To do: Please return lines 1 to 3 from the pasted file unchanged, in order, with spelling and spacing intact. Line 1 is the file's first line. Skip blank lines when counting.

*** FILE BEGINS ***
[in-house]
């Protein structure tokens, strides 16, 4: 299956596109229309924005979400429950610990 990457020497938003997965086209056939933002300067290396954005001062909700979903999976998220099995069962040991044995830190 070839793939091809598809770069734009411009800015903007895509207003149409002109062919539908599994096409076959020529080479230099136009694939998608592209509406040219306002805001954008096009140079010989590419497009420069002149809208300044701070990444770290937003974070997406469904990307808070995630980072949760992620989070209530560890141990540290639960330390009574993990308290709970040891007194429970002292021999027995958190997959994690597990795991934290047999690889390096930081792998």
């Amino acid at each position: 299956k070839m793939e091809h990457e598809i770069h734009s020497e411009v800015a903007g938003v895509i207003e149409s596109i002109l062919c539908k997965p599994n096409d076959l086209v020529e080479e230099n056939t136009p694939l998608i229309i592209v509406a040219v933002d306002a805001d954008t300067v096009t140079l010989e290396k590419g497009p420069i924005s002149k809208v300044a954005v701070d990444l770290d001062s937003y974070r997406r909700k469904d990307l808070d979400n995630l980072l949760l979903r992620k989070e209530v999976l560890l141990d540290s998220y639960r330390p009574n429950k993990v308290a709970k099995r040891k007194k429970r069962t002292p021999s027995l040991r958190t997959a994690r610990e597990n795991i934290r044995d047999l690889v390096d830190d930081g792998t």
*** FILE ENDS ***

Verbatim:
[in-house]
């Protein structure tokens, strides 16, 4: 299956596109229309924005979400429950610990 990457020497938003997965086209056939933002300067290396954005001062909700979903999976998220099995069962040991044995830190 070839793939091809598809770069734009411009800015903007895509207003149409002109062919539908599994096409076959020529080479230099136009694939998608592209509406040219306002805001954008096009140079010989590419497009420069002149809208300044701070990444770290937003974070997406469904990307808070995630980072949760992620989070209530560890141990540290639960330390009574993990308290709970040891007194429970002292021999027995958190997959994690597990795991934290047999690889390096930081792998």
């Amino acid at each position: 299956k070839m793939e091809h990457e598809i770069h734009s020497e411009v800015a903007g938003v895509i207003e149409s596109i002109l062919c539908k997965p599994n096409d076959l086209v020529e080479e230099n056939t136009p694939l998608i229309i592209v509406a040219v933002d306002a805001d954008t300067v096009t140079l010989e290396k590419g497009p420069i924005s002149k809208v300044a954005v701070d990444l770290d001062s937003y974070r997406r909700k469904d990307l808070d979400n995630l980072l949760l979903r992620k989070e209530v999976l560890l141990d540290s998220y639960r330390p009574n429950k993990v308290a709970k099995r040891k007194k429970r069962t002292p021999s027995l040991r958190t997959a994690r610990e597990n795991i934290r044995d047999l690889v390096d830190d930081g792998t």